Should I Go Back?

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No, I’m not proposing redecorating the bus.  I’m just using this image of reflections to illustrate this post about some conflicts I have and some changes I am considering.  The above is a picture of the Homewood bus which was on my monitor with the morning light showing my reflection on the monitor.  I took a picture of my monitor.

I basically use my blog to show whatever kind of photos I make and to write about anything I want.  The end result is a blog that is of mixed content.  It is more of a journal of whatever I see as I go through life.  One day it might only be clouds or sunrise or sunset, and another day it might be about a local tour that I took with others here at Homewood, or pictures of an event here.

In addition I sometimes write about my views.  Mostly I try to limit my views and opinions to photography but I sometimes slip into other opinions.   Many of my viewers are from outside the United States.  I don’t take pictures or write things of specific interest to them but I try to keep them in mind when I write anything.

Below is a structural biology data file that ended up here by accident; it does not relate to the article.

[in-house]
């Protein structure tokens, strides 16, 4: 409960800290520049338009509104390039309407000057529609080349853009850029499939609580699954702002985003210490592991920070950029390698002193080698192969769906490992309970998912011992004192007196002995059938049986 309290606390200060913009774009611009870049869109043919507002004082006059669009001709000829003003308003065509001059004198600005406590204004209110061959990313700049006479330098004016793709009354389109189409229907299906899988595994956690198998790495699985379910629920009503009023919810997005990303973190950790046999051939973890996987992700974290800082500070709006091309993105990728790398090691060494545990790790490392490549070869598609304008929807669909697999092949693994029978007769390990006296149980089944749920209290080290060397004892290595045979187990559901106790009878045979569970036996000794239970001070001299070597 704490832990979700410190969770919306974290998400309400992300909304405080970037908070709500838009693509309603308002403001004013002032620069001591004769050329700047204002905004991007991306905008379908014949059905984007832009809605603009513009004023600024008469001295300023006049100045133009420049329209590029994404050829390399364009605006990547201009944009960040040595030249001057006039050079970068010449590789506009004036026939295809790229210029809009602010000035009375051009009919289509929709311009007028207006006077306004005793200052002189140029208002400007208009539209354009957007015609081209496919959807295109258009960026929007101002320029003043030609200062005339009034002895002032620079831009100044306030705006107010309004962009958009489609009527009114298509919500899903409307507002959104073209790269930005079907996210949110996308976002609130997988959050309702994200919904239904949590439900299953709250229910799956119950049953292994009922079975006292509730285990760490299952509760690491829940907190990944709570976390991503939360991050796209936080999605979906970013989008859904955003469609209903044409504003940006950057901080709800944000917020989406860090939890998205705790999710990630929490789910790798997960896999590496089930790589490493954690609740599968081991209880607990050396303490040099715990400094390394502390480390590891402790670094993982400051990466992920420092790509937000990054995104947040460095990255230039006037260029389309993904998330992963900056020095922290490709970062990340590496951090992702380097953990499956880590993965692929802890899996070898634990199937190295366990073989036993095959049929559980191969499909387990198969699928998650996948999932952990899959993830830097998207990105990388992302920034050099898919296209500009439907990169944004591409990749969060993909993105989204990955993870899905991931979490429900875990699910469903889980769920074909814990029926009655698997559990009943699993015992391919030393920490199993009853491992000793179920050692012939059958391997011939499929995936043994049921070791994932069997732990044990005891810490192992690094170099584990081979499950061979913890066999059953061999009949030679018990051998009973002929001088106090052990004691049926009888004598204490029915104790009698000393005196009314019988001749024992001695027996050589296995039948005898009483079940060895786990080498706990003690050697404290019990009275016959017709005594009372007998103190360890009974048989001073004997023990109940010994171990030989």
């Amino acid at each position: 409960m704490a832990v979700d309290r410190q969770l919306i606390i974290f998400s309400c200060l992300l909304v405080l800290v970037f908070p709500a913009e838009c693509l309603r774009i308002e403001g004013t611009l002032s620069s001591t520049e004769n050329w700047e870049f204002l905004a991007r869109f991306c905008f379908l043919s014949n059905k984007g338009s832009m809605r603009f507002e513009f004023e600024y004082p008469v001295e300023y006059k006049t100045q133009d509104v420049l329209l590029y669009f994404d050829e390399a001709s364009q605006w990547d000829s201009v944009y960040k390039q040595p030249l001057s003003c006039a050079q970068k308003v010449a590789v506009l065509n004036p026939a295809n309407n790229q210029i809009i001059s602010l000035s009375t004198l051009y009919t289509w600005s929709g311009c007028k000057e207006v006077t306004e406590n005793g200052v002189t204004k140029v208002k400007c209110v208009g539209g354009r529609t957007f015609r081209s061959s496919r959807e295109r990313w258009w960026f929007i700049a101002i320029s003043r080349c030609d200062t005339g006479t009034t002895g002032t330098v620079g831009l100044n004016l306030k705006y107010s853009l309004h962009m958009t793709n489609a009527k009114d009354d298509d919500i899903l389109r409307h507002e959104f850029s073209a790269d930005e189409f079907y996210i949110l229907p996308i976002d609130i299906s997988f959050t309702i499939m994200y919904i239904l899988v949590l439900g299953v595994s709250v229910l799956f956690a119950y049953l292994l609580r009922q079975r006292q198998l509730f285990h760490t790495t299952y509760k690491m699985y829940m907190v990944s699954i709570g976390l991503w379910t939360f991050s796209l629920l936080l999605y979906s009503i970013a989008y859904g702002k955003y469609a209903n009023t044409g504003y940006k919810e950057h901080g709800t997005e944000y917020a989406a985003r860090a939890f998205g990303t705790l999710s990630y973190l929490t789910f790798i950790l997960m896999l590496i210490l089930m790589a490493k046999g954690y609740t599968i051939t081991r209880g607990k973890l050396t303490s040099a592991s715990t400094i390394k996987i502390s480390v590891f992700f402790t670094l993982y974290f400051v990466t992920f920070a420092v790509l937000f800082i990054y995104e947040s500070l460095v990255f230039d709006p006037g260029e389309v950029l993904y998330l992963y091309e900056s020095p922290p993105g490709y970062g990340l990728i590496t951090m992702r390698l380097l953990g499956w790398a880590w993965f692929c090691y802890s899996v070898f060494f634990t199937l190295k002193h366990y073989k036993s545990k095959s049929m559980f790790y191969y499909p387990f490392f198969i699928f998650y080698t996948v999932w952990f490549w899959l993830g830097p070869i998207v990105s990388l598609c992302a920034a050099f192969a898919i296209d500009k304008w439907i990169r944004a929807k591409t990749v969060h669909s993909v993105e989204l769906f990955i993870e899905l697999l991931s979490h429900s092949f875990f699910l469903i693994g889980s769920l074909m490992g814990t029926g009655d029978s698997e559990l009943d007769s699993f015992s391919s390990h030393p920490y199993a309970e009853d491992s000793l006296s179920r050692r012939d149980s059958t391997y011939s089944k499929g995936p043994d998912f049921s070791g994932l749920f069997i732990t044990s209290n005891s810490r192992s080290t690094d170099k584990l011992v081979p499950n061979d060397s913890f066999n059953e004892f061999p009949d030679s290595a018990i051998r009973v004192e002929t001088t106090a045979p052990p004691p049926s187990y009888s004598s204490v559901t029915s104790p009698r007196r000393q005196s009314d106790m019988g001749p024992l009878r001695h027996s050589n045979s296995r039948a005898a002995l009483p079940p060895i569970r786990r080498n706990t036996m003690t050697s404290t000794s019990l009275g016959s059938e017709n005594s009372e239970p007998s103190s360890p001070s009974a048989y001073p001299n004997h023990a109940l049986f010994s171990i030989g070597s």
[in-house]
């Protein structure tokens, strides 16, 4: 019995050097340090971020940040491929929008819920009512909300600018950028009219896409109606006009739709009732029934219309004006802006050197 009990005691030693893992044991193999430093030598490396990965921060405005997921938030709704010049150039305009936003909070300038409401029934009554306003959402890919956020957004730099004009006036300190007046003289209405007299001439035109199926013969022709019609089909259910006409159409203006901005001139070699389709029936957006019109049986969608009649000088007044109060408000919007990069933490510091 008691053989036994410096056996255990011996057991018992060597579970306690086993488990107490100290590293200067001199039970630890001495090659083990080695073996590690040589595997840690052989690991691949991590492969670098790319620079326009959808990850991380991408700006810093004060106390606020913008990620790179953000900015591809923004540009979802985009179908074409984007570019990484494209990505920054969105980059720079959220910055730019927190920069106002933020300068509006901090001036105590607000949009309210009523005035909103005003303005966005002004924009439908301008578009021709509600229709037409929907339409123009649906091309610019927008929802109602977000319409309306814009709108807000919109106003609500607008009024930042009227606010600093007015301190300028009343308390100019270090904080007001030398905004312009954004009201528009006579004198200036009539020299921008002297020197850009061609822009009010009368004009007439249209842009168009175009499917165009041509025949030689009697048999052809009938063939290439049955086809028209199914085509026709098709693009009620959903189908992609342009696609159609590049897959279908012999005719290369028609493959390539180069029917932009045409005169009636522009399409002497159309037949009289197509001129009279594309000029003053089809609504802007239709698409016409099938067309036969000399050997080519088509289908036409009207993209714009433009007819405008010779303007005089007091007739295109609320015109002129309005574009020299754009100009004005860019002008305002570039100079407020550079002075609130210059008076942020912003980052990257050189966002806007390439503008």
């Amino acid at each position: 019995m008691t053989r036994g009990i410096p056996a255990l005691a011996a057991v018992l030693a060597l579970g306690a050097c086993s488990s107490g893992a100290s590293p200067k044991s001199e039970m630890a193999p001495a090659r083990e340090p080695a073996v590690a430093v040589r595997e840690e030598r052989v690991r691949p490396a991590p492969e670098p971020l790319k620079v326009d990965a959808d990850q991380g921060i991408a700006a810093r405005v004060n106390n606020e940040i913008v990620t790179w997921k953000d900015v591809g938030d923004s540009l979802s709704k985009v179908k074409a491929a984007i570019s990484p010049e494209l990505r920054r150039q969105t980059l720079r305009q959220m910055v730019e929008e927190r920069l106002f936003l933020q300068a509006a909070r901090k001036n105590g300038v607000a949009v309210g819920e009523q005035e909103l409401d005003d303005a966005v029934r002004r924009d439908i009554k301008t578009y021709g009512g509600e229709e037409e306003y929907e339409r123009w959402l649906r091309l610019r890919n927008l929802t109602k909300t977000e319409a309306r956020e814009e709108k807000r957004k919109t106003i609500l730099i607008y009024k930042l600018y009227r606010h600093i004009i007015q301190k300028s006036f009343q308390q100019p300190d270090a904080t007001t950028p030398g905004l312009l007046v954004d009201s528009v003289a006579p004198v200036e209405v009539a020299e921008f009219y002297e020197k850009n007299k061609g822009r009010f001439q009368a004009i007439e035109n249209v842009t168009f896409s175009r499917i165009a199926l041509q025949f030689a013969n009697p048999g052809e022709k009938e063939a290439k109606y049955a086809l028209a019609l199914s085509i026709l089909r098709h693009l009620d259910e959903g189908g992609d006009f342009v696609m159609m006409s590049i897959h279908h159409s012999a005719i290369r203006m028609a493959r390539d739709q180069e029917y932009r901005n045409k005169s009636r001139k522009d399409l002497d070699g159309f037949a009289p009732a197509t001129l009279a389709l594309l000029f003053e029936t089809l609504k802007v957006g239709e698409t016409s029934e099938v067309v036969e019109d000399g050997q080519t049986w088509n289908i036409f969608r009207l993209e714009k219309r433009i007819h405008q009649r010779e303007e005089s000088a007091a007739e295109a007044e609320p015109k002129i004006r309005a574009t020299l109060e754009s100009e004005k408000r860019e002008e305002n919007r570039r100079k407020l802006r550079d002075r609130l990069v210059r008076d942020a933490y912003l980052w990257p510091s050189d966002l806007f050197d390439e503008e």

The variance in types of pictures creates problems relative to what cameras or lenses I use or might have with me at any particular time.  There are certain cameras and lenses that do better for taking pictures inside some poorly lit buildings.  There are also cameras that I like for other reasons but they don’t do as well for Homewood pictures.  This dilemma has caused me to compromise relative to which cameras and lenses I own.  I have sometimes drifted one way or the other in trying out different cameras and that meant that I often changed my gear and purchased something else.  When I did that, I sometimes wrote about what worked or didn’t work for me.